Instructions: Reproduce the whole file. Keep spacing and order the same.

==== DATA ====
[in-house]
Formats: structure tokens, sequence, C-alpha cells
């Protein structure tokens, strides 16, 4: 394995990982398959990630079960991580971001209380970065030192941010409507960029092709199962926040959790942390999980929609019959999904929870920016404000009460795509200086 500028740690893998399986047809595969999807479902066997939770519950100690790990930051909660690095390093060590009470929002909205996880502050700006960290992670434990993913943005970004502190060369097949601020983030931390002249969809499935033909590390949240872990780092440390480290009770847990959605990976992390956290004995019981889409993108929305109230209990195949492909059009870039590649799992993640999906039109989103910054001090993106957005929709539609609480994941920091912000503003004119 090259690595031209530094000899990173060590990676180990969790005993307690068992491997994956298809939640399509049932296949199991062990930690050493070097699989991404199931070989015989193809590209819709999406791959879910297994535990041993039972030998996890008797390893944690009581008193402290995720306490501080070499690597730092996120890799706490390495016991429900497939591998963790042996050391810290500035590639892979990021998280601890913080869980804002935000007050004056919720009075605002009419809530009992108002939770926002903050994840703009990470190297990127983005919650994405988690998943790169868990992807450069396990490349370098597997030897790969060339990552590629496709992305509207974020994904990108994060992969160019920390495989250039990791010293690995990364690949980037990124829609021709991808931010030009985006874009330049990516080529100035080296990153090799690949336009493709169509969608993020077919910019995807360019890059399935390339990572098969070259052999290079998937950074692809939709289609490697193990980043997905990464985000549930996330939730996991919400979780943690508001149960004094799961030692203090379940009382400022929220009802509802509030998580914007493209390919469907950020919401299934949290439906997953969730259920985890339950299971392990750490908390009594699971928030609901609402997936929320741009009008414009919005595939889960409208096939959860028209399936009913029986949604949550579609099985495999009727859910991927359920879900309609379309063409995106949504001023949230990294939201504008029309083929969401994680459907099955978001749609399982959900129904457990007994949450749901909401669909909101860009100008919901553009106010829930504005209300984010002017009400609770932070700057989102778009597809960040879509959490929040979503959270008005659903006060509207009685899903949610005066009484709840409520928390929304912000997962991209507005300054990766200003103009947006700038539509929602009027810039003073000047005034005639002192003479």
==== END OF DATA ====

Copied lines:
[in-house]
Formats: structure tokens, sequence, C-alpha cells
């Protein structure tokens, strides 16, 4: 394995990982398959990630079960991580971001209380970065030192941010409507960029092709199962926040959790942390999980929609019959999904929870920016404000009460795509200086 500028740690893998399986047809595969999807479902066997939770519950100690790990930051909660690095390093060590009470929002909205996880502050700006960290992670434990993913943005970004502190060369097949601020983030931390002249969809499935033909590390949240872990780092440390480290009770847990959605990976992390956290004995019981889409993108929305109230209990195949492909059009870039590649799992993640999906039109989103910054001090993106957005929709539609609480994941920091912000503003004119 090259690595031209530094000899990173060590990676180990969790005993307690068992491997994956298809939640399509049932296949199991062990930690050493070097699989991404199931070989015989193809590209819709999406791959879910297994535990041993039972030998996890008797390893944690009581008193402290995720306490501080070499690597730092996120890799706490390495016991429900497939591998963790042996050391810290500035590639892979990021998280601890913080869980804002935000007050004056919720009075605002009419809530009992108002939770926002903050994840703009990470190297990127983005919650994405988690998943790169868990992807450069396990490349370098597997030897790969060339990552590629496709992305509207974020994904990108994060992969160019920390495989250039990791010293690995990364690949980037990124829609021709991808931010030009985006874009330049990516080529100035080296990153090799690949336009493709169509969608993020077919910019995807360019890059399935390339990572098969070259052999290079998937950074692809939709289609490697193990980043997905990464985000549930996330939730996991919400979780943690508001149960004094799961030692203090379940009382400022929220009802509802509030998580914007493209390919469907950020919401299934949290439906997953969730259920985890339950299971392990750490908390009594699971928030609901609402997936929320741009009008414009919005595939889960409208096939959860028209399936009913029986949604949550579609099985495999009727859910991927359920879900309609379309063409995106949504001023949230990294939201504008029309083929969401994680459907099955978001749609399982959900129904457990007994949450749901909401669909909101860009100008919901553009106010829930504005209300984010002017009400609770932070700057989102778009597809960040879509959490929040979503959270008005659903006060509207009685899903949610005066009484709840409520928390929304912000997962991209507005300054990766200003103009947006700038539509929602009027810039003073000047005034005639002192003479």